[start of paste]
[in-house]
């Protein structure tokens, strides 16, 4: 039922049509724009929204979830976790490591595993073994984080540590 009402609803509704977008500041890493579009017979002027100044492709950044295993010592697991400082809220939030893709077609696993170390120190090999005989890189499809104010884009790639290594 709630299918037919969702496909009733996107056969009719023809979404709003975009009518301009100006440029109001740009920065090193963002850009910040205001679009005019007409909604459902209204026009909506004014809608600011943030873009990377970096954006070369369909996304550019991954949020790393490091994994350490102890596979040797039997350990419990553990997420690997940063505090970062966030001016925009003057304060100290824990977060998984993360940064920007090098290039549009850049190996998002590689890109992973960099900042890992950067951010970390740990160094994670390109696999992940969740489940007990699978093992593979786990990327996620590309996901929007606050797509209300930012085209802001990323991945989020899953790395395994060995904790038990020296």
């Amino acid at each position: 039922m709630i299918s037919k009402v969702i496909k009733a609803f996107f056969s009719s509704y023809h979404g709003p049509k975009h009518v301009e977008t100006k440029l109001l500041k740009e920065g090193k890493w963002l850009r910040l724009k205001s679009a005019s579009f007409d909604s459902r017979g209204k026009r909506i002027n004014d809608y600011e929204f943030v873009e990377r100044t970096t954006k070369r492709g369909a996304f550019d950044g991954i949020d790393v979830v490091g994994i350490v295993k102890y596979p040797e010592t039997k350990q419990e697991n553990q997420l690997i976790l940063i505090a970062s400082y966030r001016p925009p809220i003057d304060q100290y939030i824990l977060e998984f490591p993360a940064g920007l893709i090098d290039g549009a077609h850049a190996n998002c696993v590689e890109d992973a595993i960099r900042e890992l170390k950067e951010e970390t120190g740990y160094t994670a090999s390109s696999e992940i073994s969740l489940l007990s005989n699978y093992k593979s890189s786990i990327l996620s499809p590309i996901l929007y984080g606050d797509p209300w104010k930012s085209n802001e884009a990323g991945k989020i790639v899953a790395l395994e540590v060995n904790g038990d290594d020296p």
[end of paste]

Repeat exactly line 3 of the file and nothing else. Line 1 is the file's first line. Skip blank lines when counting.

């Amino acid at each position: 039922m709630i299918s037919k009402v969702i496909k009733a609803f996107f056969s009719s509704y023809h979404g709003p049509k975009h009518v301009e977008t100006k440029l109001l500041k740009e920065g090193k890493w963002l850009r910040l724009k205001s679009a005019s579009f007409d909604s459902r017979g209204k026009r909506i002027n004014d809608y600011e929204f943030v873009e990377r100044t970096t954006k070369r492709g369909a996304f550019d950044g991954i949020d790393v979830v490091g994994i350490v295993k102890y596979p040797e010592t039997k350990q419990e697991n553990q997420l690997i976790l940063i505090a970062s400082y966030r001016p925009p809220i003057d304060q100290y939030i824990l977060e998984f490591p993360a940064g920007l893709i090098d290039g549009a077609h850049a190996n998002c696993v590689e890109d992973a595993i960099r900042e890992l170390k950067e951010e970390t120190g740990y160094t994670a090999s390109s696999e992940i073994s969740l489940l007990s005989n699978y093992k593979s890189s786990i990327l996620s499809p590309i996901l929007y984080g606050d797509p209300w104010k930012s085209n802001e884009a990323g991945k989020i790639v899953a790395l395994e540590v060995n904790g038990d290594d020296p």